Learn About Others
You can help your children learn about and appreciate the differences among people and groups of people by opening your family’s life to new experiences. These cultural diversity activities will give you some ideas.
Try This: Help children see that each of us is unique. Use an inkpad to have each member of your family make a thumbprint in the center of a piece of construction paper. Then, use a magnifying glass to examine the thumbprints. How are they alike? How are they different?
Next, have everyone use markers to add to and draw around the thumbprints to create unique thumbprint animals.
Discuss: Even though we’re all part of the same family, our fingerprints are different. And, each of us probably thought of and drew a different thumbprint imaginary animal. We don’t look alike or think alike.
Open your home to new eating experiences.
Choose 1 day a month to try a different type of food. Walk with your child down the international foods aisle of your grocery store to make up the menu for dinner. Or, go to the produce department to find fruits and vegetables from other countries to try. You also can go through the newspaper’s local restaurant review section with your family and choose an ethnic restaurant to share a special meal.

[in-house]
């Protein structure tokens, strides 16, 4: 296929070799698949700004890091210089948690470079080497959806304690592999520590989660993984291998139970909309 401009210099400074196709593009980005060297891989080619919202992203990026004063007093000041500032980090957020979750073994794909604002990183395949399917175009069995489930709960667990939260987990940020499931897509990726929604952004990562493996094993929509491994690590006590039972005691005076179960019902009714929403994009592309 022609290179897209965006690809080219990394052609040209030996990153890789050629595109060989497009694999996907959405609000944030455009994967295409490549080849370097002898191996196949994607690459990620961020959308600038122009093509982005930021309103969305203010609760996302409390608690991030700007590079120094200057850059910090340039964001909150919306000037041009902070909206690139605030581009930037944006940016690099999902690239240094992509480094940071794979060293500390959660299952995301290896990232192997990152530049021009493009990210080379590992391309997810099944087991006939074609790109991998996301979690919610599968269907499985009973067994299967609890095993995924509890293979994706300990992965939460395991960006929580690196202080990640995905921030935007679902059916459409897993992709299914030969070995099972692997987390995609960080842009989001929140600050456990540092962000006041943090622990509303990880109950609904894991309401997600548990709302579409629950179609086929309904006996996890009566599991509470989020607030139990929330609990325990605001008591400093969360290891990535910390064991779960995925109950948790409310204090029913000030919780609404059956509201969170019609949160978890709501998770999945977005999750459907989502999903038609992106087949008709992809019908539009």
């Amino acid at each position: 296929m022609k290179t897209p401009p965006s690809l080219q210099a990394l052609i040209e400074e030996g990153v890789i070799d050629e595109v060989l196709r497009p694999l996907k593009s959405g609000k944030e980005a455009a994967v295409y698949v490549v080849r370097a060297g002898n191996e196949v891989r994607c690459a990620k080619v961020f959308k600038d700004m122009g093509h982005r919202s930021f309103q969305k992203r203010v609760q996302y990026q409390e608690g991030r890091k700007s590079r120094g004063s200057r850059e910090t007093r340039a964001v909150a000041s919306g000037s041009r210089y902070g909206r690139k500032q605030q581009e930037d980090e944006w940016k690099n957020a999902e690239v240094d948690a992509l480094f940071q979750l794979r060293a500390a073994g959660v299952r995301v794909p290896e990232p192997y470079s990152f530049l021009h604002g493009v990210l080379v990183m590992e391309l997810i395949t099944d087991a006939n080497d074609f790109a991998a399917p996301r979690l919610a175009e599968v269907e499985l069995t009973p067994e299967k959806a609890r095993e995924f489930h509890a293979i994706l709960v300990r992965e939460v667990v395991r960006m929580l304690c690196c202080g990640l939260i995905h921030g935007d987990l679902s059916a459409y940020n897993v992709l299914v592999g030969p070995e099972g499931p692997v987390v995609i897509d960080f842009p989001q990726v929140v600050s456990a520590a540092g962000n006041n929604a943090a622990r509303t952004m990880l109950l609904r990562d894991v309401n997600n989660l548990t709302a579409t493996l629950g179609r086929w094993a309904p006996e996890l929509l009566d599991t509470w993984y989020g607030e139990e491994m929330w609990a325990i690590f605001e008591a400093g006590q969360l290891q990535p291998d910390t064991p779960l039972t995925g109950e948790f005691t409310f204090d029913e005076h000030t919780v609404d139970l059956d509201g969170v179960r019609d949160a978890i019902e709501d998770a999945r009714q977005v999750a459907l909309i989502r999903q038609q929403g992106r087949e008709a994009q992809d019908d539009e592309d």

As your family eats the new food, talk about how they are the same or different from your usual meals. What are the different tastes? What are the different ingredients?
New People, New Stories
Many excellent children’s books show people from different cultures. Your children will begin to identify similarities and appreciate differences in people when they know more about them. Plan a visit to your local library and ask the librarian to help you and your child find books about other cultures.
Or, go online to “Celebrating Cultural Diversity Through Children’s Literature” to find excellent annotated bibliographies on many different themes—African-American, Chinese American, Japanese American, Jewish American, Latino/Hispanic American, Native American, Middle Eastern American, Vietnamese American.
You can help children see that friends don’t have to be alike. Read Karen Beaumont’s Being Friends (Dial, 2000). Two children discover that they like so many different things, BUT they both like being friends.